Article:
President offers continued support for mudslide recovery

By Sylvia Kantor, College of Agricultural, Human & Natural Resource Sciences

FloydDARRINGTON, Wash. – President Elson S. Floyd viewed the site of the SR 530 mudslide for the first time on his way to Darrington last week to meet community members appreciative of Washington State University’s support after the devastating March landslide.

At a reception attended by more than 80 people, the president expressed his admiration for the spirit of collaboration among the communities impacted by the tragedy and offered continued support in the days ahead.

President Floyd views the slide area with Deputy Andy Kahler. (Photos by Sylvia Kantor, WSU CAHNRS Communications)

“We’re going to do everything that we possibly can to lend a helping hand,” he said. “As we approach the end of two years, if there is still significant work that is outstanding and ways in which we can continue to help in your recovery, we’re going to do that.”

To help the impacted communities put their lives back together, the university has provided tuition waivers, student internships and the resources of WSU Snohomish County Extension to develop community and economic plans for at least two years.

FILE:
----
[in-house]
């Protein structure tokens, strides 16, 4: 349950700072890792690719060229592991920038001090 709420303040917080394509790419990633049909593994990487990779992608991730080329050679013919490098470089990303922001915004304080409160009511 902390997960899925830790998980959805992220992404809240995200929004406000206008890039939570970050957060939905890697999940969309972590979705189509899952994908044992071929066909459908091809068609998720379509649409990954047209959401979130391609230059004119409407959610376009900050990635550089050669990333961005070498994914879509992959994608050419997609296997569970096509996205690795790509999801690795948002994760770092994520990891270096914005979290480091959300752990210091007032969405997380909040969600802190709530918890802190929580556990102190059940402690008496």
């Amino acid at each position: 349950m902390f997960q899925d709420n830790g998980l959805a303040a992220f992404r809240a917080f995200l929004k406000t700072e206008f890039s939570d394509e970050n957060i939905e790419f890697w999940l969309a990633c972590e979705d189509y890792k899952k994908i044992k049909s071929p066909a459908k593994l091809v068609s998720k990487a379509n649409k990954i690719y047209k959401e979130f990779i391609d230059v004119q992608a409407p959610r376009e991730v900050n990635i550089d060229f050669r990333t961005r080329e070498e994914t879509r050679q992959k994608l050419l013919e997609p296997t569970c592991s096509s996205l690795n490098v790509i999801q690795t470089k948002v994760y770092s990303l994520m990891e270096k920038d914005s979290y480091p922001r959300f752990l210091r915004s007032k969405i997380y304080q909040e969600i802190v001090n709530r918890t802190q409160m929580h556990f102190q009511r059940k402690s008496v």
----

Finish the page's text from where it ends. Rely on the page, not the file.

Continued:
The reception featured a video made by WSU intern Tesia Lingenfelter highlighting the recovery work kick-started this summer by 12 student interns. The interns, mostly from the area, were grateful for the chance to give back to their hometowns and to discover the sense of community strengthened by the disaster.

Katie Fee worked with Darrington high school students as part of the Summer Youth Forestry Institute. She described the experience as life changing as she struggled to hold back tears.

Floyd with interns
President Floyd with WSU’s SR 530 mudslide interns.

After returning to Pullman, community outreach intern Colby Cavanaugh described a particularly memorable moment in Darrington when he learned that the last victim of the slide had finally been found.

“You could tell the community was relieved and was finally able to start moving on,” he said. “I can’t describe the feeling, but it was overwhelmingly powerful and I am honored to have been able to help.”

WSU interns will continue their support by organizing a banquet on campus in Pullman to raise funds for the impacted communities and a service learning weekend planned for late September in Darrington.

Watch the video, WSU Mudslide Recovery Effort, at and a KING 5 News clip at

Learn more about WSU’s mudslide recovery efforts at